Congressman Michael McCaul, who represents the sprawling 10th District of Texas and chairs the House Homeland Security Committee has some explaining to do, given his flip-flop of the highest order over the weekend about Trump’s executive order banning entry to people from some, but not all, Muslim countries. Given that he chairs the committee that actually oversees U.S. Customs and Border Patrol, you’d think he would have had his story straight from the beginning. On Friday, when the executive order was released, McCaul seemed to be 100% for it, issuing this statement (which includes the patented we-can-have-it-both-ways rhetoric we’ve been getting from Republicans throughout the Syrian refugee crisis):
Then on Saturday, we learned that one likely reason for McCaul’s approval and pledge to take action was that he helped co-author the order.
According to Republican-gone-wild Rudy Giuliani, McCaul was part of the inner circle tapped to assist in crafting to Trump’s Muslim ban so that it wouldn’t seem like a Muslim ban but would function like a Muslim ban. (Confused? You’re supposed to be.)
Here’s Rudy to tell you exactly how it happened:
JP: Does the ban have anything to do with religion? How did the president decide the seven countries? I understand the permanent ban on the refugees—OK, talk to me:
RG: OK, I’ll tell ya the whole history of it. So, when he first announced it, he said “Muslim ban.” He called me up, he said put a commission together. Show me the right way to do it legally.
I put a commission together with Judge Mukasey, with Congressman McCaul, Pete King—whole group of other very expert lawyers on this. And what we did was, we focused on, instead of religion, danger. The areas of the world that create danger for us. Which is a factual basis, not a religious basis. Perfectly legal, perfectly sensible.
To be clear, Rudy Giuliani states unequivocally that McCaul was a key player in creating this heinous executive order.
Maybe there was something about the protests at airports across the country, and the emergency stays from the federal court system that CBP defied in the face of U.S. senators gathered at Dulles International Airport, that gave the chairman pause?
By Sunday, McCaul was backing slowly away from the executive order.
The weekend ended with a more forceful statement released on his official website which begins:
“In light of the confusion and uncertainty created in the wake of the President’s Executive Order, it is clear adjustments are needed.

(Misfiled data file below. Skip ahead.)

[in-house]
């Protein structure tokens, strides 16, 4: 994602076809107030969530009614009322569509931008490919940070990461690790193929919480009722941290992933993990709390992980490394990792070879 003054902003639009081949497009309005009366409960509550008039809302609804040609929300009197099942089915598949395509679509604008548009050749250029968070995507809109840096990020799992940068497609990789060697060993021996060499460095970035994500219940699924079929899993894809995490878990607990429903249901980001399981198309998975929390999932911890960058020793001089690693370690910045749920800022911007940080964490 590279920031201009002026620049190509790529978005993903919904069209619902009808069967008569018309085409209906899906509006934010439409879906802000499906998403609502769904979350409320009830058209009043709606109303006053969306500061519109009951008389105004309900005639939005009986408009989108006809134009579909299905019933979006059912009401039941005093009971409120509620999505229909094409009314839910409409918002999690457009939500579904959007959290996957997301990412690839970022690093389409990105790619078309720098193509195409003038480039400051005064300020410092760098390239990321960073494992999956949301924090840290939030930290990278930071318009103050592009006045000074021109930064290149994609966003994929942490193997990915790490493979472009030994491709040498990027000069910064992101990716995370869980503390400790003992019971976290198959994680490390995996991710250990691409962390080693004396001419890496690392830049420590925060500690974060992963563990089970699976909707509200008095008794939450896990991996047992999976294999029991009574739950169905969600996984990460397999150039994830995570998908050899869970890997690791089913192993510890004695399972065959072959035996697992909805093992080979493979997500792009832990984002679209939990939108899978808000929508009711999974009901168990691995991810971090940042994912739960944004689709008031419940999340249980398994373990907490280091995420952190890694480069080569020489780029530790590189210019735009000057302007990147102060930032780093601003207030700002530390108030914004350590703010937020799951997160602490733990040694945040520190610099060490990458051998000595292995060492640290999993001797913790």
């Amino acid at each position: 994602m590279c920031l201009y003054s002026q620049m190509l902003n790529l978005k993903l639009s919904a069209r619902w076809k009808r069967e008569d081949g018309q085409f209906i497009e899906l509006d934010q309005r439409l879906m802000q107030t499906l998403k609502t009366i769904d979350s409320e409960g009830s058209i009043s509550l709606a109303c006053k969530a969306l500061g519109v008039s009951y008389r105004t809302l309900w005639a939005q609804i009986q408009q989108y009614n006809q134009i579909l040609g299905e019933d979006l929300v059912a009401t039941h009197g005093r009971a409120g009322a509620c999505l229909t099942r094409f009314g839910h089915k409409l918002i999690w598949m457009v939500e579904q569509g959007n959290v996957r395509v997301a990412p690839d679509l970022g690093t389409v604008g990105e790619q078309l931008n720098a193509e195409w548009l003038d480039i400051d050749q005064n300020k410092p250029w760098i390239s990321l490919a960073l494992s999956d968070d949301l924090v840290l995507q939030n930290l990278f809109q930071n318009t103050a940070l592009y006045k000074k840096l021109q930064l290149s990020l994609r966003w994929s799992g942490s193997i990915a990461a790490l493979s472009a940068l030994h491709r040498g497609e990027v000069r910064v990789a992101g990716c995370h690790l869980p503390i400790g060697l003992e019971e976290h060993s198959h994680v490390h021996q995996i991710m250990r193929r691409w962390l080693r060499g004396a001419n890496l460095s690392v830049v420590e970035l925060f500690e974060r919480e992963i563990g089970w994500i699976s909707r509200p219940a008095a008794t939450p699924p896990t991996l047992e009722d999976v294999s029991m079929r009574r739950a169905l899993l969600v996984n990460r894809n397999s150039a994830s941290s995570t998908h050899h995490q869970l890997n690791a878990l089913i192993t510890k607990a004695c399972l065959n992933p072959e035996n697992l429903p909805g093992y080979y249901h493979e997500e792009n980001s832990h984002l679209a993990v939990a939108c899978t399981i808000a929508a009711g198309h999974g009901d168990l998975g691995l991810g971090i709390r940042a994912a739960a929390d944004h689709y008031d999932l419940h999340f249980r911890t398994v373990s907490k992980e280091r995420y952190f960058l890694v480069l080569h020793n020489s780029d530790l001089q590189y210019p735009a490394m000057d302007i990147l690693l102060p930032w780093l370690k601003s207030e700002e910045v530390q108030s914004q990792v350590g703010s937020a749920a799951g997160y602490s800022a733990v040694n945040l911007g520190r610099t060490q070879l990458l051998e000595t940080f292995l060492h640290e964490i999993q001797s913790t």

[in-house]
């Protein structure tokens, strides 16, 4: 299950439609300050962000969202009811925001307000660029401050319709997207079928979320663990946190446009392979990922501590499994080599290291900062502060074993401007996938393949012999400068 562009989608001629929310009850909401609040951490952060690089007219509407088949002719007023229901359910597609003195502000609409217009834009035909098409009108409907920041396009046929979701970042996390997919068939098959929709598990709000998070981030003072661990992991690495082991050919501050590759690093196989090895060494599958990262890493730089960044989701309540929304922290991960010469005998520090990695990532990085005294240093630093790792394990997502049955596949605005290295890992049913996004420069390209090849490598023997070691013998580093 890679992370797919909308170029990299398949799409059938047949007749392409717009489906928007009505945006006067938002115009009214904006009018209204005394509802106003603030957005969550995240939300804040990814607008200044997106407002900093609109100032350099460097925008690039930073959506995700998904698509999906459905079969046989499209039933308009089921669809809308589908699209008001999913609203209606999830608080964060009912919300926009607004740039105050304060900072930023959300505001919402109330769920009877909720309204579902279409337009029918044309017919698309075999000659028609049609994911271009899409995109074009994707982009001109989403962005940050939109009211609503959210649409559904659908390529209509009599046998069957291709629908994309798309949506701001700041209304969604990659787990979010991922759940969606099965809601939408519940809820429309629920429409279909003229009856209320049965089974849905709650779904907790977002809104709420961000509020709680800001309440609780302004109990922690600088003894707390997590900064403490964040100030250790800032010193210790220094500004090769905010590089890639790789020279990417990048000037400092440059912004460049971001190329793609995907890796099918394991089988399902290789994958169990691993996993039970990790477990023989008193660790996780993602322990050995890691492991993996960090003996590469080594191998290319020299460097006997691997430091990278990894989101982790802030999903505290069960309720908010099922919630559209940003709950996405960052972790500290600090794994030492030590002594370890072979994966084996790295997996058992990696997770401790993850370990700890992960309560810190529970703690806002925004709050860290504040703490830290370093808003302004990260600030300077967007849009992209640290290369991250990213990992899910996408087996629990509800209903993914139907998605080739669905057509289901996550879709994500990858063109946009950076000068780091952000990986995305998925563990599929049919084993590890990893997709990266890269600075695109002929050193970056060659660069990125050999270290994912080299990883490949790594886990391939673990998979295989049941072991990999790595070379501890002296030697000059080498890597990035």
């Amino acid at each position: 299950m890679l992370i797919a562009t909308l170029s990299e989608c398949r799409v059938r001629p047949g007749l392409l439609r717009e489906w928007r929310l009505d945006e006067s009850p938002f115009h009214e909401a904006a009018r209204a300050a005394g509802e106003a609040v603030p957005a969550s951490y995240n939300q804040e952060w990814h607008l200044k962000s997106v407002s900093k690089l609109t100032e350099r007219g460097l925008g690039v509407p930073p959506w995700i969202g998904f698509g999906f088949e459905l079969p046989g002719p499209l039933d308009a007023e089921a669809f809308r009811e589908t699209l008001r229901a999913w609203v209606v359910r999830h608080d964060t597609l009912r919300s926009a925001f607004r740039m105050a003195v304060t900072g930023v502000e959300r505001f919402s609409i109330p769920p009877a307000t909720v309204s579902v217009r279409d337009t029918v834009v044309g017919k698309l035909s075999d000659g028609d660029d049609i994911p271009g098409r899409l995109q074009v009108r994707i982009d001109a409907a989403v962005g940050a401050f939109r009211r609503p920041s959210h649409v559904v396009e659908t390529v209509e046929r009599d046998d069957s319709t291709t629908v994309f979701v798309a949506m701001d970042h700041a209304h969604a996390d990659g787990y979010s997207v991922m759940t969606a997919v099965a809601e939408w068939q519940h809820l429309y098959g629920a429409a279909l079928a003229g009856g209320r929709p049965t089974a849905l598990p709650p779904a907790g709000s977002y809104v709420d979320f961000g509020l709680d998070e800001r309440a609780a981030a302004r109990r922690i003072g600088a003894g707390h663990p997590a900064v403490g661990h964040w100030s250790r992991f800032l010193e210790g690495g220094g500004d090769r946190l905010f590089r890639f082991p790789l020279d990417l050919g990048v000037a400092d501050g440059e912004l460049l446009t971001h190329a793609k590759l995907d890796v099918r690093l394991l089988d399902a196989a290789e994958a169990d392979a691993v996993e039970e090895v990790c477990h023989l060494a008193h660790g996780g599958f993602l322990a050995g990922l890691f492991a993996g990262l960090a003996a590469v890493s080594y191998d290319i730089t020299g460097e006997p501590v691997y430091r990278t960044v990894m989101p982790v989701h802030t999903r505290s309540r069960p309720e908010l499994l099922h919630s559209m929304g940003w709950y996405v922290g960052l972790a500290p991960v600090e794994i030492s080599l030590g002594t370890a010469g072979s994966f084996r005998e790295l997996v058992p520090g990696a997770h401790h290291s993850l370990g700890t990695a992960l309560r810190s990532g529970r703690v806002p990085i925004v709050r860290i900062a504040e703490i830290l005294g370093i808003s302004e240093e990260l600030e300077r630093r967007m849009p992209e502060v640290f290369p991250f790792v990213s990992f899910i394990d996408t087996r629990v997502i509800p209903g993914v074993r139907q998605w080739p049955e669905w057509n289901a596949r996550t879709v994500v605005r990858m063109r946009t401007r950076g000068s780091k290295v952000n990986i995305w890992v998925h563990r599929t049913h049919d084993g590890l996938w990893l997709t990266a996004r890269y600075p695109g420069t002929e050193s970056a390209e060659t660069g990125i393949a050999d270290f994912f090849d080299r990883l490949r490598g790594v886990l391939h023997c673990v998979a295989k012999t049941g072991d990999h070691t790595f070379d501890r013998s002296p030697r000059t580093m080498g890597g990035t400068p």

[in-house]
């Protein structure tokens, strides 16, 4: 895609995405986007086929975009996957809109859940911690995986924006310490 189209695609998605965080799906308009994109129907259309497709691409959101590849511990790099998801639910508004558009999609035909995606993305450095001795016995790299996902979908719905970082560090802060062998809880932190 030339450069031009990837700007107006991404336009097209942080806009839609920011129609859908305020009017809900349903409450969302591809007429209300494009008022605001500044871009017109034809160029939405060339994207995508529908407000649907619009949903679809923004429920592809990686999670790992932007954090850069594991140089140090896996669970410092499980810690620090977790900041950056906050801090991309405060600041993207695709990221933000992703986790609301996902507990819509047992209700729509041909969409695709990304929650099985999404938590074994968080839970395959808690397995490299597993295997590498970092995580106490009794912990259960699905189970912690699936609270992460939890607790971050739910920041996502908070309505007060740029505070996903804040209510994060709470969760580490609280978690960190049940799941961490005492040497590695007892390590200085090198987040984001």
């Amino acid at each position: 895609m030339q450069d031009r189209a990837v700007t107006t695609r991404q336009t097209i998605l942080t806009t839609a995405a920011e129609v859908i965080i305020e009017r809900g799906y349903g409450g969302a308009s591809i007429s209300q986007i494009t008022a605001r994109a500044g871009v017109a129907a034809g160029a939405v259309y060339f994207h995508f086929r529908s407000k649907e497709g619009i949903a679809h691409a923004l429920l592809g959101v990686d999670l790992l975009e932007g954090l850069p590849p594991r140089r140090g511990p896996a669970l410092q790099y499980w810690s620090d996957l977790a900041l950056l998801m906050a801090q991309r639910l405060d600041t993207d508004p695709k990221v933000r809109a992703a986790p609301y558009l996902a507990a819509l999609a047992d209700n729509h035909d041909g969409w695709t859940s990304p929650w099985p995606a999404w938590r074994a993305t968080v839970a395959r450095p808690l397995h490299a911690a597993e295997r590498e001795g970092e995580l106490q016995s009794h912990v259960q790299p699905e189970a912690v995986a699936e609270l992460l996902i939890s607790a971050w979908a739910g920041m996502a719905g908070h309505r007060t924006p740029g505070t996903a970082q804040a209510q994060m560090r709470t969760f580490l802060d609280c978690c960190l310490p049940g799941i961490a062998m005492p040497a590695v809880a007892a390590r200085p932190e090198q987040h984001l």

We should not simply turn away individuals who already have lawful U.S. visas or green cards—like those who have risked their lives serving alongside our forces overseas or who call America their home. We must be focused instead on putting in place tougher screening measures to weed out terror suspects while facilitating the entry of peaceful, freedom-loving people of all religions who see the United States as a beacon of hope.
In the future, such policy changes should be better coordinated with the agencies implementing them and with Congress to ensure we get it right—and don’t undermine our nation’s credibility while trying to restore it.”
If the order was unclear, and McCaul had a hand in drafting it … well, perhaps owning that is too much to expect from a member we of the party that seems likely to pull several back muscles desperately to prove it can still wear that faded pair of “party of personal responsibility” jeans it used rock when it was actually had organizing principles that went beyond fear and hate.
The question that statement did not address, of course, is what role McCaul played in creating the weekend’s chaos.
Was Rudy Giuliani telling the truth, or was he lying?
Was McCaul for the ban before he was against it? Did he help write it?
He thinks it should be adjusted, but he doesn’t think it should be rescinded? Which parts should be adjusted? What does he really advise?
There’s only one way to know for sure.
You’ve just earned a spot on speed dial for a whole host of Texans disgusted by your disgraceful anti-American Muslim ban.
Well, speed-dial or the honor of having your office address plugged into navigation systems by constituents who happen to be in Austin, Brenham, Katy, or Tomball. Or nearby. Or close enough and fans of long drives in the country.
Your constituents want to know, and we suggest they go straight to the source rather than relying upon the internet. If you can’t speak to someone today, ask to make an appointment.
Here’s where to find Rep. McCaul and his staff.
Remember to be respectful to the staffers answering the phones, and relentless in continuing to call until McCaul explains his role in crafting the ban (or explains why Rudy Giuliani is lying) and calls on the president to end it immediately.
Washington, D.C. Office
hours: M-F 9-5:30pm
Austin District Office
9009 Mountain Ridge Drive
Austin Building, Suite 230
Austin, TX 78759
hours: M-F 9-5:30pm
Brenham District Office
2000 S. Market Street, Suite 303
Brenham, TX 77833
Hours: Tuesday and Thursday 8-5pm
Katy District Office
1773 Westborough Drive, Suite 223
Katy Commerce Center
Katy, TX 77449
Phone: (281) 398-1247
Hours: By Appointment Only
Tomball District Office
990 Village Square, Suite B
Rosewood Professional Building
Tomball, TX 77375
Hours: M-F 8-5:00pm